How Withdrawing Affects Your Financial Aid

Financial aid is typically applied to your student account at the beginning of each semester with the assumption that you will remain enrolled for the entire term. If you withdraw from all of your courses before completing at least 60 percent of a semester, you may become ineligible to retain a substantial portion of the aid you were awarded for that term.

You may become ineligible for part or all of the assistance from other sources, such as Maryland State, merit based and scholarships from private donors.

Withdrawing from classes will also affect your progression towards degree completion - the cumulative number of credits you have attempted compared to the number of credits you have earned. For additional information about how withdrawing can affect your academic progression, please review the Satisfactory Academic Progress (SAP) procedure.

Return of Federal Funds

The Federal Return of Title IV Funds procedure mandates that students who officially withdraw (drop all classes) or unofficially withdraw (stop attending without dropping all classes) may only keep the financial aid they have "earned" up to the time of withdrawal. Financial aid funds that were applied to your student account that are excess of the amount "earned" must be returned.

Federal financial aid in excess of the amount "earned" is reduced in the following priority:

  1. Federal Stafford Unsubsidized Loan
  2. Federal Stafford Subsidized Loan
  3. Federal Perkins Loan
  4. Federal Graduate Plus Loan
  5. Federal Parent Plus Loan
  6. Federal Pell Grant
  7. Federal Supplemental Educational Opportunity Grant (SEOG)
  8. Federal Teacher Education Assistance for College & Higher Education (TEACH) Grant

Calculations are done on a case-by-case basis after the withdrawal date is established.

Unofficial Withdrawal

A student who receives federal financial aid has the responsibility to attend and successfully complete all classes during a registered semester. A student who receives all F or a combination of F and W grades for a semester is considered to be an unofficial withdrawal. The university must be able to document 1) that student began attendance in the semester and 2) when the last academically-related activity was attended.

Financial aid is awarded, typically at the beginning of the semester, with the assumption that the student will complete the term of enrollment. In order to retain all or a portion of the financial aid that was awarded for the semester, the student may be asked to have their instructor confirm the last date they attended a course(s).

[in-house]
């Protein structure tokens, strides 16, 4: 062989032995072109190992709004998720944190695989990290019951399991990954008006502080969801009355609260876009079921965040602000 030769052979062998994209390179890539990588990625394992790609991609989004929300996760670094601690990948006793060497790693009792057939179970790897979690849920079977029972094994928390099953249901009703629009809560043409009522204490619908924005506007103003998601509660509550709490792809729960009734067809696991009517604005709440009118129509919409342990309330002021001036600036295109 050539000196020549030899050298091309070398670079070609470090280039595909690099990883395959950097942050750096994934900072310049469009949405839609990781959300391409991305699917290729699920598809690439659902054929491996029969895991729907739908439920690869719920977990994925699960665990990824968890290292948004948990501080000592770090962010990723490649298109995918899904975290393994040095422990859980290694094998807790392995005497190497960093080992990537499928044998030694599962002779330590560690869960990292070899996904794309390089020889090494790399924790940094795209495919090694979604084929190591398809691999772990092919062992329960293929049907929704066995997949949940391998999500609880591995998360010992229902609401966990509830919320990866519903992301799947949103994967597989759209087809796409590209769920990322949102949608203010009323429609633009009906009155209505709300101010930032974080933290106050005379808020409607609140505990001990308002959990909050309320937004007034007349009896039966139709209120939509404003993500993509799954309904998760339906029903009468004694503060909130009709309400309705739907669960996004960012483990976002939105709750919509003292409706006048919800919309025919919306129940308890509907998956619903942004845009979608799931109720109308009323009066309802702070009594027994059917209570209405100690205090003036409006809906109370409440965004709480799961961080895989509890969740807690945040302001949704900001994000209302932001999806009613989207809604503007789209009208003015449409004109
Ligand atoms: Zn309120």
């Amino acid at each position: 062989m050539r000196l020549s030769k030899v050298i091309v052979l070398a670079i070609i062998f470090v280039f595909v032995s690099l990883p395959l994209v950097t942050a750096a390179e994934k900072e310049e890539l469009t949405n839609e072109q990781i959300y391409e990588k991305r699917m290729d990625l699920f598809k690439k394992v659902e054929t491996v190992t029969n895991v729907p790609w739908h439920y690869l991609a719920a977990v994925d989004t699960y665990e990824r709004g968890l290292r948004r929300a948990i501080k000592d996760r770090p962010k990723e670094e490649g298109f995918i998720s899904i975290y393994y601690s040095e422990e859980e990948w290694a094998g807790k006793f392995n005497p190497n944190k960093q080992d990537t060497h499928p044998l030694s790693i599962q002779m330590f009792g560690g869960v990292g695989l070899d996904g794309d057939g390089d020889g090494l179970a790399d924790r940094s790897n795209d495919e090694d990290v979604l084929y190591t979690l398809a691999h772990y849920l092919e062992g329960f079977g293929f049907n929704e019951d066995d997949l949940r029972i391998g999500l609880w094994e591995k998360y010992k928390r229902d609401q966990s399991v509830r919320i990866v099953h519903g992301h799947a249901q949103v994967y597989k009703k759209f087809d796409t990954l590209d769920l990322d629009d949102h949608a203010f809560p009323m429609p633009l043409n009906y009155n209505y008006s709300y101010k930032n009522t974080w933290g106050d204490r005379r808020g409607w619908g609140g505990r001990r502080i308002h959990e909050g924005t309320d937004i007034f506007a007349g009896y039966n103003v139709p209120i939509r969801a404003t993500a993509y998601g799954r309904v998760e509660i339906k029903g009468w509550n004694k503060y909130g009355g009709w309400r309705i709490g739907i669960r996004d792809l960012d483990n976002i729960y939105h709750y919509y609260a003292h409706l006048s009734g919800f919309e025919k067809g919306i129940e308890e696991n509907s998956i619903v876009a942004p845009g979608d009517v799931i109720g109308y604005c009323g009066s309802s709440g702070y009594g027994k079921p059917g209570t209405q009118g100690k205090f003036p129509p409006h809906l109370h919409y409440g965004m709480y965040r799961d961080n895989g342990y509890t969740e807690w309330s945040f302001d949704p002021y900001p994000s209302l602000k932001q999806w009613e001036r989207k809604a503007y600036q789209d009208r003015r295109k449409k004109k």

• If the certification shows that a student did not begin attendance in any registered courses for the semester - all financial aid that was awarded for that semester must be canceled and the student would be responsible for payment of all institutional charges as well as repayment for any refunds received.
  • If the certification shows that a student began attendance in at least one registered course for the semester, but the instructor cannot document the last date of attendance - the amount of aid earned maybe based on the mid-point date of the semester.

The Office of Financial Aid and Scholarships must determine the amount of aid the student is eligible to retain if a student does not submit the completed Certification of Enrollment form along with the appropriate documentation and:

  • The student received all grades of F for the semester - all aid received for the semester will be canceled.
  • The student received a combination of F and W grades for the term - the amount of aid earned will be based on your officially documented latest date of attendance (date last W grade was posted).

If the student has an outstanding loan(s) through any of the Federal Student Loan Programs and will not be enrolled for at least six credits during the current or upcoming semester, Exit Counseling must be completed. Please visit the National Student Loan Data System (NSLDS) website at www.nslds.ed.gov and click on the Exit Counseling link to complete the counseling session. Borrowers are required to repay their outstanding loan(s) to the loan holder according to the terms of their promissory note. Information to help borrowers understand the requirements and conditions for loan repayment, deferment, budget strategies, and borrower rights and responsibilities can be found at www.direct.ed.gov/pubs/exitcounselguide.pdf.